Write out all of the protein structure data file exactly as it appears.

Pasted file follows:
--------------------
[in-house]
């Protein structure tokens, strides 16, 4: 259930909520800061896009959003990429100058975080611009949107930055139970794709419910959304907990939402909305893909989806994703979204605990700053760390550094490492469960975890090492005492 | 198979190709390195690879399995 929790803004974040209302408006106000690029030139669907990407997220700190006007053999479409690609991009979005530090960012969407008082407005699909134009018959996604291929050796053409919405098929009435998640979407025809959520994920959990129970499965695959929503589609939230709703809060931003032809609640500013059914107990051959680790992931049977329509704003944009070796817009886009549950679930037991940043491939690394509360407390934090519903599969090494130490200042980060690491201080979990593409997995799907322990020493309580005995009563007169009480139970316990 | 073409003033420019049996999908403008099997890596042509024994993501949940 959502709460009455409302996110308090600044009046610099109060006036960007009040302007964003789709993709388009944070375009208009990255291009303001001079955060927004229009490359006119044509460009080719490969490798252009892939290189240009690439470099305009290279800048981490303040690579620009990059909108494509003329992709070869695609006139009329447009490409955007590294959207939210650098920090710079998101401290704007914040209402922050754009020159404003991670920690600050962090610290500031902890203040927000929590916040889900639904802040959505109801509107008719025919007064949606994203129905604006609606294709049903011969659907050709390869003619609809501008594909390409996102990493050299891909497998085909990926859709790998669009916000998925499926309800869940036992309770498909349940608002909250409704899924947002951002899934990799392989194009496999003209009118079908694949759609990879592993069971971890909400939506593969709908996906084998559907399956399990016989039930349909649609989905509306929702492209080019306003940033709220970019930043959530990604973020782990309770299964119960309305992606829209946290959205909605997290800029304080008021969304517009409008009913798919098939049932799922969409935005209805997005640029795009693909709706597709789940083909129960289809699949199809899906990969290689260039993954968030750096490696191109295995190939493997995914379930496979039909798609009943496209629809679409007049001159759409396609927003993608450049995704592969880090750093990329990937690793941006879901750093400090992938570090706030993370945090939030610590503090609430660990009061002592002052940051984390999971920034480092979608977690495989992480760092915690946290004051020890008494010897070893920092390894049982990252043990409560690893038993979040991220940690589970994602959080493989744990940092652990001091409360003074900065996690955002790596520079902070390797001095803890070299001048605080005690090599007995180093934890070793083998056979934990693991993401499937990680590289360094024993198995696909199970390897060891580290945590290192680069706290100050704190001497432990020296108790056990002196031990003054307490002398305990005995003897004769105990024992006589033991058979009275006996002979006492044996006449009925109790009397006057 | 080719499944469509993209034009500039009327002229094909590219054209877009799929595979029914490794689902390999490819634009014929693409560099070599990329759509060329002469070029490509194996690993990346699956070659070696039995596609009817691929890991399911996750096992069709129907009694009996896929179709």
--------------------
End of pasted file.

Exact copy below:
[in-house]
């Protein structure tokens, strides 16, 4: 259930909520800061896009959003990429100058975080611009949107930055139970794709419910959304907990939402909305893909989806994703979204605990700053760390550094490492469960975890090492005492 | 198979190709390195690879399995 929790803004974040209302408006106000690029030139669907990407997220700190006007053999479409690609991009979005530090960012969407008082407005699909134009018959996604291929050796053409919405098929009435998640979407025809959520994920959990129970499965695959929503589609939230709703809060931003032809609640500013059914107990051959680790992931049977329509704003944009070796817009886009549950679930037991940043491939690394509360407390934090519903599969090494130490200042980060690491201080979990593409997995799907322990020493309580005995009563007169009480139970316990 | 073409003033420019049996999908403008099997890596042509024994993501949940 959502709460009455409302996110308090600044009046610099109060006036960007009040302007964003789709993709388009944070375009208009990255291009303001001079955060927004229009490359006119044509460009080719490969490798252009892939290189240009690439470099305009290279800048981490303040690579620009990059909108494509003329992709070869695609006139009329447009490409955007590294959207939210650098920090710079998101401290704007914040209402922050754009020159404003991670920690600050962090610290500031902890203040927000929590916040889900639904802040959505109801509107008719025919007064949606994203129905604006609606294709049903011969659907050709390869003619609809501008594909390409996102990493050299891909497998085909990926859709790998669009916000998925499926309800869940036992309770498909349940608002909250409704899924947002951002899934990799392989194009496999003209009118079908694949759609990879592993069971971890909400939506593969709908996906084998559907399956399990016989039930349909649609989905509306929702492209080019306003940033709220970019930043959530990604973020782990309770299964119960309305992606829209946290959205909605997290800029304080008021969304517009409008009913798919098939049932799922969409935005209805997005640029795009693909709706597709789940083909129960289809699949199809899906990969290689260039993954968030750096490696191109295995190939493997995914379930496979039909798609009943496209629809679409007049001159759409396609927003993608450049995704592969880090750093990329990937690793941006879901750093400090992938570090706030993370945090939030610590503090609430660990009061002592002052940051984390999971920034480092979608977690495989992480760092915690946290004051020890008494010897070893920092390894049982990252043990409560690893038993979040991220940690589970994602959080493989744990940092652990001091409360003074900065996690955002790596520079902070390797001095803890070299001048605080005690090599007995180093934890070793083998056979934990693991993401499937990680590289360094024993198995696909199970390897060891580290945590290192680069706290100050704190001497432990020296108790056990002196031990003054307490002398305990005995003897004769105990024992006589033991058979009275006996002979006492044996006449009925109790009397006057 | 080719499944469509993209034009500039009327002229094909590219054209877009799929595979029914490794689902390999490819634009014929693409560099070599990329759509060329002469070029490509194996690993990346699956070659070696039995596609009817691929890991399911996750096992069709129907009694009996896929179709």